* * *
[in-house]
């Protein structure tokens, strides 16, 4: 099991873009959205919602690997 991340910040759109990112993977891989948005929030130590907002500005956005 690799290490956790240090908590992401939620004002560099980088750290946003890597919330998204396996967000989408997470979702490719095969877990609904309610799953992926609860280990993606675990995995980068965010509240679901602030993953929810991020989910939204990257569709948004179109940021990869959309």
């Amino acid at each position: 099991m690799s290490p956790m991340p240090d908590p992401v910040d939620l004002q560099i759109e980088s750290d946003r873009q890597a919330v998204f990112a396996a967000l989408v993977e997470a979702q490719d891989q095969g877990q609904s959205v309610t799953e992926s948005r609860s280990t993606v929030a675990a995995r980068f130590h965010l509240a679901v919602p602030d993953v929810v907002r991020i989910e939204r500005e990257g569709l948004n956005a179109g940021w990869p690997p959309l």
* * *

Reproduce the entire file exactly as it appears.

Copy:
[in-house]
């Protein structure tokens, strides 16, 4: 099991873009959205919602690997 991340910040759109990112993977891989948005929030130590907002500005956005 690799290490956790240090908590992401939620004002560099980088750290946003890597919330998204396996967000989408997470979702490719095969877990609904309610799953992926609860280990993606675990995995980068965010509240679901602030993953929810991020989910939204990257569709948004179109940021990869959309």
């Amino acid at each position: 099991m690799s290490p956790m991340p240090d908590p992401v910040d939620l004002q560099i759109e980088s750290d946003r873009q890597a919330v998204f990112a396996a967000l989408v993977e997470a979702q490719d891989q095969g877990q609904s959205v309610t799953e992926s948005r609860s280990t993606v929030a675990a995995r980068f130590h965010l509240a679901v919602p602030d993953v929810v907002r991020i989910e939204r500005e990257g569709l948004n956005a179109g940021w990869p690997p959309l």